Workers in southcentral Alaska fixing damaged roads and utilities after powerful earthquake

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A vehicle lies stranded on a collapsed roadway near the airport after Friday’s earthquake in Anchorage, Alaska. (Nathaniel Wilder/Reuters)
Officials in Anchorage, southcentral Alaska say the response to Friday’s earthquake is shifting from an assessment phase to repairing damage. That task was expected to get more complicated with winter weather headed towards the area. Though high winds and rain pummeled Anchorage Saturday night, snow was in the forecast late Sunday.

Throughout Sunday, officials with different local and state entities briefed the public on where things stood two days after what some are now calling the “Point McKenzie Earthquake.”

The Anchorage School District has canceled all classes for the week as it continues inspecting buildings, with schools set to re-open next Monday December 10th.

City Manager Bill Falsey told reporters that at this point, service to just about all utility customers has been restored.

“The general story on the electric side is that the event has largely been passed,” Falsey said at the Emergency Operation Center Sunday. “The earthquake and wind events, we have dealt with them on the utility side, the electric side. I think that portion of the story is largely resolved.”

Enstar, the local gas utility, is working its way through several hundred backlogged reports of residential damage.

The precautionary boil water advisory has ended, as testing has shown no evidence of any bacterial contamination in the water supply from damaged pipes.

“The bottom line is that everything is working, we expect it to remain working, the water from your tap is safe for all uses,” Falsey said.

Damaged highway
An aerial view of the damage on Glenn Highway after an earthquake in Anchorage, Alaska, on Friday. (Office of Governor Bill Walker/Handout via Reuters)

The most significant remaining problem is the highway heading north of Anchorage, connecting Eagle River and the Matanuska-Susitna Borough.

“The Glenn Highway is going be a continuing challenge as we step into the additional phases of this response. If you don’t need to be on the Glenn Highway, you probably should avoid the area,” Falsey said.

State offices are closed Monday in Anchorage, Eagle River, Wasilla, and Palmer. Some services at Joint Base Elmendorf-Richardson are suspended, and both military and civilian staff were being asked to check with their leadership about reporting for work Monday.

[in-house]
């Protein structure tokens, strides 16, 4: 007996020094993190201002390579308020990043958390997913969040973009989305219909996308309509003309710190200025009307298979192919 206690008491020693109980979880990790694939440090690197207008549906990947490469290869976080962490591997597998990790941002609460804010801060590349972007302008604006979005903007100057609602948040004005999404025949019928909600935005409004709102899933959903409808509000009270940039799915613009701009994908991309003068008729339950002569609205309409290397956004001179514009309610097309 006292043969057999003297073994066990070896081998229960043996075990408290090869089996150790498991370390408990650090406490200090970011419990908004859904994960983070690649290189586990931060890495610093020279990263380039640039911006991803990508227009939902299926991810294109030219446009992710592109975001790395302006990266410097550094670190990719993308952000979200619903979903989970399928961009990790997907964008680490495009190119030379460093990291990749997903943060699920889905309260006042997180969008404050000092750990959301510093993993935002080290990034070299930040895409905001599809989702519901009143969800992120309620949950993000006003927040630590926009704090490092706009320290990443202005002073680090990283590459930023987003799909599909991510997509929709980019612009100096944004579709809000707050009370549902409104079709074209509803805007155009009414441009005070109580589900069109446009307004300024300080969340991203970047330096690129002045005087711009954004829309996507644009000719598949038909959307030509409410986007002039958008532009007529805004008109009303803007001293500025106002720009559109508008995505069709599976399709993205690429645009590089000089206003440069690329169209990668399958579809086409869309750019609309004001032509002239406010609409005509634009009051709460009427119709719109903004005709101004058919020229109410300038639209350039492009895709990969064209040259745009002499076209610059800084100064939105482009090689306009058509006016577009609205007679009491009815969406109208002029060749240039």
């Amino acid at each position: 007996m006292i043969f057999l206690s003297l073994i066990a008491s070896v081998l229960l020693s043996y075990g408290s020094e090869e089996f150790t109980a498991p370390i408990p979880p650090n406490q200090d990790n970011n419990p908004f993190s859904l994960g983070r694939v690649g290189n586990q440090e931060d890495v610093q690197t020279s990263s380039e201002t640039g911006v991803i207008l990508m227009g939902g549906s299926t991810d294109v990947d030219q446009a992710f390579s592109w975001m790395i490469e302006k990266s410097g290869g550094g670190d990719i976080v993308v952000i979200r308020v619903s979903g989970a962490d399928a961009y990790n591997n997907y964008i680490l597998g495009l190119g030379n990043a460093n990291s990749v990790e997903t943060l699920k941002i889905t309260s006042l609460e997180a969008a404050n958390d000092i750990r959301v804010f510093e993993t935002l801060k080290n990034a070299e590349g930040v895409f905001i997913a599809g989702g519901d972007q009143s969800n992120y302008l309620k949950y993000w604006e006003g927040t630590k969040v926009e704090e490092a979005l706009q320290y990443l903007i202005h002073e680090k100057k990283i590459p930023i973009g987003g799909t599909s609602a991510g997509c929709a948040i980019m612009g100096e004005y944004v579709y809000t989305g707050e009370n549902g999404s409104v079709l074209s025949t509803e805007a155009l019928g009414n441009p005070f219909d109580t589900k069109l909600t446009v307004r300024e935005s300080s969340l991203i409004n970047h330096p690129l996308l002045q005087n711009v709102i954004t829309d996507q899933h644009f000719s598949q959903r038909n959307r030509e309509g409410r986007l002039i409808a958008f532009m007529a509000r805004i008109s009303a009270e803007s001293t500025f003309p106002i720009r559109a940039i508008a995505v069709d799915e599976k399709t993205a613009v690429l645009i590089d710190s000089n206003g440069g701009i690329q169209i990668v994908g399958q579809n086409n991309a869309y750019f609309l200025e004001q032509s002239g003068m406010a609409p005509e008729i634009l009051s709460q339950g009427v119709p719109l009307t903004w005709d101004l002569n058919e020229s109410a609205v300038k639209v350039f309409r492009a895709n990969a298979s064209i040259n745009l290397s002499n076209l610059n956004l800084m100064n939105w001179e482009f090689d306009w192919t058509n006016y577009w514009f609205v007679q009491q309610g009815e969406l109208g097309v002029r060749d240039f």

Many city offices are open to the public in a limited capacity. But most municipal employees were being asked to come to work, with the exception of residents living north of the Anchorage Bowl who would have to commute down the Glenn Highway. They are being asked to stay in place and work from home if possible.

“It’s not going be a normal municipal Monday,” Falsey said.

Snow could impede work

The Department of Transportation is hoping to have some of the most damaged sections of the Glenn resolved by Wednesday, but officials with the state stressed that could easily be hampered by the three to six inches of snow that was forecast for Sunday night into Monday morning. Speed limits will stay at reduced levels along the roadway.

The Seward Highway is open, but officials are asking people to stay off of it, as impending weather could cause rock-falls along the road.

Plowing and snow removal is expected to take place as usual in Anchorage.

At the Port of Alaska, ships are arriving regularly, meaning there is a typical supply of food and fuel available in the city.

Civil emergency

On Sunday morning, the Anchorage Assembly voted unanimously to extend the mayor’s declaration of a civil emergency through Tuesday night. The move gives the city more flexibility with spending and staffing. It’s not clear yet what the earthquake response means for the city’s budget, however officials expect that federal funds will be released through the Stafford Act to recoup expenses. Already, $5 million have been passed through the Federal Highway Administration to help with repairs according to Transportation Commissioner Marc Luiken.

Though Saturday still saw serious aftershocks, the tremors had mostly subsided by Sunday. Anchorage Fire Department Chief Jodie Hettrick is advising residents to put some of their attention towards mental health.

“Now that the aftershocks have slowed down a little bit, people hopefully can sleep a little bit better and start reducing our stress and our worry about something else occurring,” Hettrick said. “Now is the time really to focus on some self care.”

The city has a list of health resources available on its website. It includes practical recommendations like sticking to routines, focusing on small, simple tasks, and maintaining social connections.

City, police, fire, and transportation officials all stress: with winter weather coming, and repairs still going on, don’t use the roads unless you absolutely have to.

Related stories from around the the North:

Canada: Canadian military trains to respond to Arctic earthquake, Radio Canada International

Greenland: Greenland earthquake and tsunami – hazards of melting ice?, Blog by Deutsche Welle’s Iceblogger

Sweden: Mining company LKAB won’t pay for earthquake damage to homes in Arctic Sweden, Radio Sweden

United States: Gulf of Alaska quake prompts alerts, evacuations and review of response, Alaska Public Media

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Zachariah Hughes, Alaska Public Media

Zachariah Hughes, Alaska Public Media

For more news from Alaska visit Alaska Public Media.

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